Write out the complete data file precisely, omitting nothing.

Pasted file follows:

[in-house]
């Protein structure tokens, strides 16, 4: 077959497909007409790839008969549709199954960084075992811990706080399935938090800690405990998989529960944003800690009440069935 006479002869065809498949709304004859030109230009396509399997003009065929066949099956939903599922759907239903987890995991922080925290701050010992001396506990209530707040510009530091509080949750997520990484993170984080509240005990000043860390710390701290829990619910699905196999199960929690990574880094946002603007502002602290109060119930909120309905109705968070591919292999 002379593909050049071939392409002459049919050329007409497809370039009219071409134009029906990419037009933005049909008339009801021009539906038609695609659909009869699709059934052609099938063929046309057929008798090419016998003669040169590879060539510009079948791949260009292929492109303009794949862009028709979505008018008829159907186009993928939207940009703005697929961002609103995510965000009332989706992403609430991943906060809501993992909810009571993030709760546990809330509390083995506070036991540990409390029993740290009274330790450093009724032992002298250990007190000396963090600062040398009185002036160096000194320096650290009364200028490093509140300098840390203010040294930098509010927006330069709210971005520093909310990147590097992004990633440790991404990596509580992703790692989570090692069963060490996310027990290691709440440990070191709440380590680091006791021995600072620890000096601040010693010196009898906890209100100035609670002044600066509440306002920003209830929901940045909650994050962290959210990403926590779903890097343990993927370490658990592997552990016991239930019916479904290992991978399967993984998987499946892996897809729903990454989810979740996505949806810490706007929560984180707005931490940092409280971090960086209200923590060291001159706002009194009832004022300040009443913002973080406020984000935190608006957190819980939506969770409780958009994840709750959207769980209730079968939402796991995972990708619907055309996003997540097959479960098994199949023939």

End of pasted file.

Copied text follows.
[in-house]
């Protein structure tokens, strides 16, 4: 077959497909007409790839008969549709199954960084075992811990706080399935938090800690405990998989529960944003800690009440069935 006479002869065809498949709304004859030109230009396509399997003009065929066949099956939903599922759907239903987890995991922080925290701050010992001396506990209530707040510009530091509080949750997520990484993170984080509240005990000043860390710390701290829990619910699905196999199960929690990574880094946002603007502002602290109060119930909120309905109705968070591919292999 002379593909050049071939392409002459049919050329007409497809370039009219071409134009029906990419037009933005049909008339009801021009539906038609695609659909009869699709059934052609099938063929046309057929008798090419016998003669040169590879060539510009079948791949260009292929492109303009794949862009028709979505008018008829159907186009993928939207940009703005697929961002609103995510965000009332989706992403609430991943906060809501993992909810009571993030709760546990809330509390083995506070036991540990409390029993740290009274330790450093009724032992002298250990007190000396963090600062040398009185002036160096000194320096650290009364200028490093509140300098840390203010040294930098509010927006330069709210971005520093909310990147590097992004990633440790991404990596509580992703790692989570090692069963060490996310027990290691709440440990070191709440380590680091006791021995600072620890000096601040010693010196009898906890209100100035609670002044600066509440306002920003209830929901940045909650994050962290959210990403926590779903890097343990993927370490658990592997552990016991239930019916479904290992991978399967993984998987499946892996897809729903990454989810979740996505949806810490706007929560984180707005931490940092409280971090960086209200923590060291001159706002009194009832004022300040009443913002973080406020984000935190608006957190819980939506969770409780958009994840709750959207769980209730079968939402796991995972990708619907055309996003997540097959479960098994199949023939």